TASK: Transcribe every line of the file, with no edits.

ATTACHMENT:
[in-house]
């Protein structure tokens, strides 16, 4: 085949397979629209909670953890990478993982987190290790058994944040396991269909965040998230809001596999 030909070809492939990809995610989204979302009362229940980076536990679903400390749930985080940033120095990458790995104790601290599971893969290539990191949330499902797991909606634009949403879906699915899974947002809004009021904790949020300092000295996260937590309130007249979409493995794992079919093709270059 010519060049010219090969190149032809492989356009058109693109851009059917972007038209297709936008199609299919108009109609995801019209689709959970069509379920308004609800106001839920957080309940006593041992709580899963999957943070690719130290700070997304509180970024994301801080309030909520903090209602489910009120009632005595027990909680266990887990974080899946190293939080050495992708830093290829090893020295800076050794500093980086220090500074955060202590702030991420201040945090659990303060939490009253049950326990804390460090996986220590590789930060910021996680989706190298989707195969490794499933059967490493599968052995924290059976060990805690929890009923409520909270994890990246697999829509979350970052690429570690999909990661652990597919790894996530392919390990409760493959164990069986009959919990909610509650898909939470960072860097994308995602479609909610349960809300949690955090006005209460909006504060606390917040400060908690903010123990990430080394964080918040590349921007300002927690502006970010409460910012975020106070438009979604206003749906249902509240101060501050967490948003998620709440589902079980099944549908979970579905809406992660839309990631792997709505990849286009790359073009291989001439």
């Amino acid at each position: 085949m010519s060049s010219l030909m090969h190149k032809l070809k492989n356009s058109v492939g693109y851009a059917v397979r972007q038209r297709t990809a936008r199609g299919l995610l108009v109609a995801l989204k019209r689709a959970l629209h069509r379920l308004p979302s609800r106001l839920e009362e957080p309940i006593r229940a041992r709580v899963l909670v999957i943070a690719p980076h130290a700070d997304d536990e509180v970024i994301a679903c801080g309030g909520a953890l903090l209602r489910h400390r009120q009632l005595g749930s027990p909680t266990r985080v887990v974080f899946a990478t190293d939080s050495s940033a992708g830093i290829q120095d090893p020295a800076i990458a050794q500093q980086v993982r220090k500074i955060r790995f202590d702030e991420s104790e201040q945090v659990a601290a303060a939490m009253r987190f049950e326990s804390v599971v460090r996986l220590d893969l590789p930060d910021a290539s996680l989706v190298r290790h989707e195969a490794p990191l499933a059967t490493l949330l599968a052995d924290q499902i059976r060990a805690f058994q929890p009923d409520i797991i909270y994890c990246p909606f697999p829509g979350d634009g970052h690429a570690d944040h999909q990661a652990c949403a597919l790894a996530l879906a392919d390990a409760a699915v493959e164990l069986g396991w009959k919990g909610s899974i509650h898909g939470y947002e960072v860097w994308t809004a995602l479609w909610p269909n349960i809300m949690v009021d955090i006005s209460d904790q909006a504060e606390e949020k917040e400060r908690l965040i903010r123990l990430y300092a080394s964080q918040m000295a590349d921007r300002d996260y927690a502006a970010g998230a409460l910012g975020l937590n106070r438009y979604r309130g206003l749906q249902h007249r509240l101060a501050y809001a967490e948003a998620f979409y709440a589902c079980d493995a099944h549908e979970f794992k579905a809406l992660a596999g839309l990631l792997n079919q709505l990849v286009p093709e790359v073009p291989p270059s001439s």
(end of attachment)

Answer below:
[in-house]
């Protein structure tokens, strides 16, 4: 085949397979629209909670953890990478993982987190290790058994944040396991269909965040998230809001596999 030909070809492939990809995610989204979302009362229940980076536990679903400390749930985080940033120095990458790995104790601290599971893969290539990191949330499902797991909606634009949403879906699915899974947002809004009021904790949020300092000295996260937590309130007249979409493995794992079919093709270059 010519060049010219090969190149032809492989356009058109693109851009059917972007038209297709936008199609299919108009109609995801019209689709959970069509379920308004609800106001839920957080309940006593041992709580899963999957943070690719130290700070997304509180970024994301801080309030909520903090209602489910009120009632005595027990909680266990887990974080899946190293939080050495992708830093290829090893020295800076050794500093980086220090500074955060202590702030991420201040945090659990303060939490009253049950326990804390460090996986220590590789930060910021996680989706190298989707195969490794499933059967490493599968052995924290059976060990805690929890009923409520909270994890990246697999829509979350970052690429570690999909990661652990597919790894996530392919390990409760493959164990069986009959919990909610509650898909939470960072860097994308995602479609909610349960809300949690955090006005209460909006504060606390917040400060908690903010123990990430080394964080918040590349921007300002927690502006970010409460910012975020106070438009979604206003749906249902509240101060501050967490948003998620709440589902079980099944549908979970579905809406992660839309990631792997709505990849286009790359073009291989001439």
């Amino acid at each position: 085949m010519s060049s010219l030909m090969h190149k032809l070809k492989n356009s058109v492939g693109y851009a059917v397979r972007q038209r297709t990809a936008r199609g299919l995610l108009v109609a995801l989204k019209r689709a959970l629209h069509r379920l308004p979302s609800r106001l839920e009362e957080p309940i006593r229940a041992r709580v899963l909670v999957i943070a690719p980076h130290a700070d997304d536990e509180v970024i994301a679903c801080g309030g909520a953890l903090l209602r489910h400390r009120q009632l005595g749930s027990p909680t266990r985080v887990v974080f899946a990478t190293d939080s050495s940033a992708g830093i290829q120095d090893p020295a800076i990458a050794q500093q980086v993982r220090k500074i955060r790995f202590d702030e991420s104790e201040q945090v659990a601290a303060a939490m009253r987190f049950e326990s804390v599971v460090r996986l220590d893969l590789p930060d910021a290539s996680l989706v190298r290790h989707e195969a490794p990191l499933a059967t490493l949330l599968a052995d924290q499902i059976r060990a805690f058994q929890p009923d409520i797991i909270y994890c990246p909606f697999p829509g979350d634009g970052h690429a570690d944040h999909q990661a652990c949403a597919l790894a996530l879906a392919d390990a409760a699915v493959e164990l069986g396991w009959k919990g909610s899974i509650h898909g939470y947002e960072v860097w994308t809004a995602l479609w909610p269909n349960i809300m949690v009021d955090i006005s209460d904790q909006a504060e606390e949020k917040e400060r908690l965040i903010r123990l990430y300092a080394s964080q918040m000295a590349d921007r300002d996260y927690a502006a970010g998230a409460l910012g975020l937590n106070r438009y979604r309130g206003l749906q249902h007249r509240l101060a501050y809001a967490e948003a998620f979409y709440a589902c079980d493995a099944h549908e979970f794992k579905a809406l992660a596999g839309l990631l792997n079919q709505l990849v286009p093709e790359v073009p291989p270059s001439s």